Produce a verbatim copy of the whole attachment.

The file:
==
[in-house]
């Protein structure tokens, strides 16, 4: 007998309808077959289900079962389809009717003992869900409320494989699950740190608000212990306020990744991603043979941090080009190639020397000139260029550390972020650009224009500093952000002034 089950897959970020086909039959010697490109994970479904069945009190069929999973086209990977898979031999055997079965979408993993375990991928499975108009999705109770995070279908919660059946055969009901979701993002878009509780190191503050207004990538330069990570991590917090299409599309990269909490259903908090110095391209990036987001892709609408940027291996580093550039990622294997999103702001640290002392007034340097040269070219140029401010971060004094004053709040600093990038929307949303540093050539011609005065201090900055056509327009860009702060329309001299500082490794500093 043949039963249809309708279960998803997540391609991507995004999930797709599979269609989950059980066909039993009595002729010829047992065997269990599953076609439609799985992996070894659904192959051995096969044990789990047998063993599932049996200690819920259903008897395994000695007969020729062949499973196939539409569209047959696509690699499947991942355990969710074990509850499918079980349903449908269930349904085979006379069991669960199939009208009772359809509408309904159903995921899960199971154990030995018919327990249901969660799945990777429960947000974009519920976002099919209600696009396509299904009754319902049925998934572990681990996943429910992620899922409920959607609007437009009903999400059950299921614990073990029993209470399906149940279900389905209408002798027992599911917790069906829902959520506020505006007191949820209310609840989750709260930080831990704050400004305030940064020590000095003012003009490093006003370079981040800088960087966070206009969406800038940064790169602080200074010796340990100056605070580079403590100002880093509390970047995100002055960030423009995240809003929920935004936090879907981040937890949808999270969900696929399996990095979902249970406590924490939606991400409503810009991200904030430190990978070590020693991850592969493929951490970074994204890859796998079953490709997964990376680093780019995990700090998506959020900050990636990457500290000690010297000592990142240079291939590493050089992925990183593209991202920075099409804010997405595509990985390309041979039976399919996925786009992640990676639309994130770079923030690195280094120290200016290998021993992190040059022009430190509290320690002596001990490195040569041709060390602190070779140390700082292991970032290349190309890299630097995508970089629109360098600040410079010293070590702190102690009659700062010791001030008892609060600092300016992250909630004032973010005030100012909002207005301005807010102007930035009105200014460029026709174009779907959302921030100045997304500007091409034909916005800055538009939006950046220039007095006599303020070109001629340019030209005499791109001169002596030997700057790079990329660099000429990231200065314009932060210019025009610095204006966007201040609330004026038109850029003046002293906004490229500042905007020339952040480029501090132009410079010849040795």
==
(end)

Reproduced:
[in-house]
């Protein structure tokens, strides 16, 4: 007998309808077959289900079962389809009717003992869900409320494989699950740190608000212990306020990744991603043979941090080009190639020397000139260029550390972020650009224009500093952000002034 089950897959970020086909039959010697490109994970479904069945009190069929999973086209990977898979031999055997079965979408993993375990991928499975108009999705109770995070279908919660059946055969009901979701993002878009509780190191503050207004990538330069990570991590917090299409599309990269909490259903908090110095391209990036987001892709609408940027291996580093550039990622294997999103702001640290002392007034340097040269070219140029401010971060004094004053709040600093990038929307949303540093050539011609005065201090900055056509327009860009702060329309001299500082490794500093 043949039963249809309708279960998803997540391609991507995004999930797709599979269609989950059980066909039993009595002729010829047992065997269990599953076609439609799985992996070894659904192959051995096969044990789990047998063993599932049996200690819920259903008897395994000695007969020729062949499973196939539409569209047959696509690699499947991942355990969710074990509850499918079980349903449908269930349904085979006379069991669960199939009208009772359809509408309904159903995921899960199971154990030995018919327990249901969660799945990777429960947000974009519920976002099919209600696009396509299904009754319902049925998934572990681990996943429910992620899922409920959607609007437009009903999400059950299921614990073990029993209470399906149940279900389905209408002798027992599911917790069906829902959520506020505006007191949820209310609840989750709260930080831990704050400004305030940064020590000095003012003009490093006003370079981040800088960087966070206009969406800038940064790169602080200074010796340990100056605070580079403590100002880093509390970047995100002055960030423009995240809003929920935004936090879907981040937890949808999270969900696929399996990095979902249970406590924490939606991400409503810009991200904030430190990978070590020693991850592969493929951490970074994204890859796998079953490709997964990376680093780019995990700090998506959020900050990636990457500290000690010297000592990142240079291939590493050089992925990183593209991202920075099409804010997405595509990985390309041979039976399919996925786009992640990676639309994130770079923030690195280094120290200016290998021993992190040059022009430190509290320690002596001990490195040569041709060390602190070779140390700082292991970032290349190309890299630097995508970089629109360098600040410079010293070590702190102690009659700062010791001030008892609060600092300016992250909630004032973010005030100012909002207005301005807010102007930035009105200014460029026709174009779907959302921030100045997304500007091409034909916005800055538009939006950046220039007095006599303020070109001629340019030209005499791109001169002596030997700057790079990329660099000429990231200065314009932060210019025009610095204006966007201040609330004026038109850029003046002293906004490229500042905007020339952040480029501090132009410079010849040795």